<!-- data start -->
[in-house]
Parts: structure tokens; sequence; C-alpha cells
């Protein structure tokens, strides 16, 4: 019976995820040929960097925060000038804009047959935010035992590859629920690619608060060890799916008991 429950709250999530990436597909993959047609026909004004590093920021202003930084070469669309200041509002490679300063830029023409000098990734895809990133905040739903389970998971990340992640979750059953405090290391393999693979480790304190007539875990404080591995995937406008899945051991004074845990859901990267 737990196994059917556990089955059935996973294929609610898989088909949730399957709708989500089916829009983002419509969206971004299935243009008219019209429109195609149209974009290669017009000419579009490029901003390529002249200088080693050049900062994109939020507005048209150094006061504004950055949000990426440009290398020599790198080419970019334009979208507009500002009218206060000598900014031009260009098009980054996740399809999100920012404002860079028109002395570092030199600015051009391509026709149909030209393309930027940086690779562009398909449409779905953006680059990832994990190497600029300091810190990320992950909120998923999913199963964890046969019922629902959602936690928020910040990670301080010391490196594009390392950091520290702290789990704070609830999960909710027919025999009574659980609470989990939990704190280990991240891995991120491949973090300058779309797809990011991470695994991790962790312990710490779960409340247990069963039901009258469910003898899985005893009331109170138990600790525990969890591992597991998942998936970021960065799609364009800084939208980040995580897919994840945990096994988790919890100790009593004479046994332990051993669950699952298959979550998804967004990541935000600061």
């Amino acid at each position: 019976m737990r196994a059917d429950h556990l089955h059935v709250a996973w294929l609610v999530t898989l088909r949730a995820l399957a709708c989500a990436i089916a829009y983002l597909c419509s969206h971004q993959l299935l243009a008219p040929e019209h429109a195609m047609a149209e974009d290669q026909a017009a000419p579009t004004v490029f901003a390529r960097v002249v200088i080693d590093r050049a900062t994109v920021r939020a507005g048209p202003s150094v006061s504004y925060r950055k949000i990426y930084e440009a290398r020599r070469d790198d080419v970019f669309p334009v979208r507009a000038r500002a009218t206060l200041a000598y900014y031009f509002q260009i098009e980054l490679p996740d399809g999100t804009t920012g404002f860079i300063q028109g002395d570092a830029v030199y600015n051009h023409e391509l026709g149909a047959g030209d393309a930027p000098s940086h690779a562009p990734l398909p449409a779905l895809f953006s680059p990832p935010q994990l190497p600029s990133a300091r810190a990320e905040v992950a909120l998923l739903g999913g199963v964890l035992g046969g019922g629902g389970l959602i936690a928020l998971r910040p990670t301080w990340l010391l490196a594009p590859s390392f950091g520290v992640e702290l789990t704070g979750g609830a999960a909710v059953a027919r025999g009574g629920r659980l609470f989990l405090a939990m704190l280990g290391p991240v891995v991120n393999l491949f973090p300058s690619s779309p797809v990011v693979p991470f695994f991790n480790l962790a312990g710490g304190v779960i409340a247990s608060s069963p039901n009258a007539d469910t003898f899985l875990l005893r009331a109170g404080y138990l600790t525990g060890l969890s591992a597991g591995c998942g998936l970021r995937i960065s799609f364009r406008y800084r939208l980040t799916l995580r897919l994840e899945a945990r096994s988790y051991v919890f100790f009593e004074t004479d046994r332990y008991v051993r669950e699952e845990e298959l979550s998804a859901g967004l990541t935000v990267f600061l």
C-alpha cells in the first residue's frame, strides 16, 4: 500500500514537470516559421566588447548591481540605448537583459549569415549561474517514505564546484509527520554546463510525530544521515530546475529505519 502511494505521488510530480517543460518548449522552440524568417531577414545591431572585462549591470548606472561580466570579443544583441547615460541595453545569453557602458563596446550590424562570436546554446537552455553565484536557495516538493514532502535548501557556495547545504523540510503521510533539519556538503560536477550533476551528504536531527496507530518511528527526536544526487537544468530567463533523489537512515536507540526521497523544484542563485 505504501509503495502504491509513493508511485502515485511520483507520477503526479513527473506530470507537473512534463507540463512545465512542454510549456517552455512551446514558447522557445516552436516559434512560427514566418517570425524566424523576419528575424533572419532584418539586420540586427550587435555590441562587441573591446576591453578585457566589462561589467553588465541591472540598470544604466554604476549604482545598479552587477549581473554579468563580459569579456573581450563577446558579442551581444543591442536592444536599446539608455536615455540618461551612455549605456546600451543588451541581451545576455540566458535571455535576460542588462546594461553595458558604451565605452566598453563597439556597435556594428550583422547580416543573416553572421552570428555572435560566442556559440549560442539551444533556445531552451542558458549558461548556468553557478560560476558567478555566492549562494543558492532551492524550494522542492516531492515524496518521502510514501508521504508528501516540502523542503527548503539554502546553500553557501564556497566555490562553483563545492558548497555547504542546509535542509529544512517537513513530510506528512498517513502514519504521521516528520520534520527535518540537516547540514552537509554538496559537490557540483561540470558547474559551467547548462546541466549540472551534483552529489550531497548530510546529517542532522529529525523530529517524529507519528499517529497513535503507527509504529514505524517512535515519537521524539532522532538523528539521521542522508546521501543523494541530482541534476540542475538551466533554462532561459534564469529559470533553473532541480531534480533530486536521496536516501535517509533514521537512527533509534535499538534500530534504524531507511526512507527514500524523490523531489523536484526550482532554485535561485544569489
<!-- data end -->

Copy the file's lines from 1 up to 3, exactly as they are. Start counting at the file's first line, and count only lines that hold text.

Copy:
[in-house]
Parts: structure tokens; sequence; C-alpha cells
């Protein structure tokens, strides 16, 4: 019976995820040929960097925060000038804009047959935010035992590859629920690619608060060890799916008991 429950709250999530990436597909993959047609026909004004590093920021202003930084070469669309200041509002490679300063830029023409000098990734895809990133905040739903389970998971990340992640979750059953405090290391393999693979480790304190007539875990404080591995995937406008899945051991004074845990859901990267 737990196994059917556990089955059935996973294929609610898989088909949730399957709708989500089916829009983002419509969206971004299935243009008219019209429109195609149209974009290669017009000419579009490029901003390529002249200088080693050049900062994109939020507005048209150094006061504004950055949000990426440009290398020599790198080419970019334009979208507009500002009218206060000598900014031009260009098009980054996740399809999100920012404002860079028109002395570092030199600015051009391509026709149909030209393309930027940086690779562009398909449409779905953006680059990832994990190497600029300091810190990320992950909120998923999913199963964890046969019922629902959602936690928020910040990670301080010391490196594009390392950091520290702290789990704070609830999960909710027919025999009574659980609470989990939990704190280990991240891995991120491949973090300058779309797809990011991470695994991790962790312990710490779960409340247990069963039901009258469910003898899985005893009331109170138990600790525990969890591992597991998942998936970021960065799609364009800084939208980040995580897919994840945990096994988790919890100790009593004479046994332990051993669950699952298959979550998804967004990541935000600061």